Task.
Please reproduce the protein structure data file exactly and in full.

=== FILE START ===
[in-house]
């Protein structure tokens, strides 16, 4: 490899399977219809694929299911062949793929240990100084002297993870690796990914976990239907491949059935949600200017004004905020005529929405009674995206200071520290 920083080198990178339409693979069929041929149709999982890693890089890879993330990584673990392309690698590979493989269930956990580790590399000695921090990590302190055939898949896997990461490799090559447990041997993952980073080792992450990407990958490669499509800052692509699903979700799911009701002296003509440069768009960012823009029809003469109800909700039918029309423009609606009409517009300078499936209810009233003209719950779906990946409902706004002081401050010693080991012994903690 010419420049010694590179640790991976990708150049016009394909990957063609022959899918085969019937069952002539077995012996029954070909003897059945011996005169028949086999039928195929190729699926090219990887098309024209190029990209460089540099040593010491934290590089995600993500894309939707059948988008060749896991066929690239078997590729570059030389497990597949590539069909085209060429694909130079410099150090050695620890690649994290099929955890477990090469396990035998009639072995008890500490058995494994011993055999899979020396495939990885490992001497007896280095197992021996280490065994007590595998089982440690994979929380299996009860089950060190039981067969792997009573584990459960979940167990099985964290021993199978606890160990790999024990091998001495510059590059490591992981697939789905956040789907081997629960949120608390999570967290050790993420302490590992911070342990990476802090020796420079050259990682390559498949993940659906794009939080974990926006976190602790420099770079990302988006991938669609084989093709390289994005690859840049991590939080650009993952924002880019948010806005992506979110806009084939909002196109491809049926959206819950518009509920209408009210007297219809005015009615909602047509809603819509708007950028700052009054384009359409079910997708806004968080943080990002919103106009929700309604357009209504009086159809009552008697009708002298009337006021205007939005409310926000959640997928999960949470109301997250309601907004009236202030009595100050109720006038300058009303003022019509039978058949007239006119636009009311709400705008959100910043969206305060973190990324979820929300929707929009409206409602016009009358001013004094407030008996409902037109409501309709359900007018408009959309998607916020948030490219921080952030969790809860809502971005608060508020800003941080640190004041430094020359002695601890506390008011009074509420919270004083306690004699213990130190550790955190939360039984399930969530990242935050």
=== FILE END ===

[in-house]
């Protein structure tokens, strides 16, 4: 490899399977219809694929299911062949793929240990100084002297993870690796990914976990239907491949059935949600200017004004905020005529929405009674995206200071520290 920083080198990178339409693979069929041929149709999982890693890089890879993330990584673990392309690698590979493989269930956990580790590399000695921090990590302190055939898949896997990461490799090559447990041997993952980073080792992450990407990958490669499509800052692509699903979700799911009701002296003509440069768009960012823009029809003469109800909700039918029309423009609606009409517009300078499936209810009233003209719950779906990946409902706004002081401050010693080991012994903690 010419420049010694590179640790991976990708150049016009394909990957063609022959899918085969019937069952002539077995012996029954070909003897059945011996005169028949086999039928195929190729699926090219990887098309024209190029990209460089540099040593010491934290590089995600993500894309939707059948988008060749896991066929690239078997590729570059030389497990597949590539069909085209060429694909130079410099150090050695620890690649994290099929955890477990090469396990035998009639072995008890500490058995494994011993055999899979020396495939990885490992001497007896280095197992021996280490065994007590595998089982440690994979929380299996009860089950060190039981067969792997009573584990459960979940167990099985964290021993199978606890160990790999024990091998001495510059590059490591992981697939789905956040789907081997629960949120608390999570967290050790993420302490590992911070342990990476802090020796420079050259990682390559498949993940659906794009939080974990926006976190602790420099770079990302988006991938669609084989093709390289994005690859840049991590939080650009993952924002880019948010806005992506979110806009084939909002196109491809049926959206819950518009509920209408009210007297219809005015009615909602047509809603819509708007950028700052009054384009359409079910997708806004968080943080990002919103106009929700309604357009209504009086159809009552008697009708002298009337006021205007939005409310926000959640997928999960949470109301997250309601907004009236202030009595100050109720006038300058009303003022019509039978058949007239006119636009009311709400705008959100910043969206305060973190990324979820929300929707929009409206409602016009009358001013004094407030008996409902037109409501309709359900007018408009959309998607916020948030490219921080952030969790809860809502971005608060508020800003941080640190004041430094020359002695601890506390008011009074509420919270004083306690004699213990130190550790955190939360039984399930969530990242935050």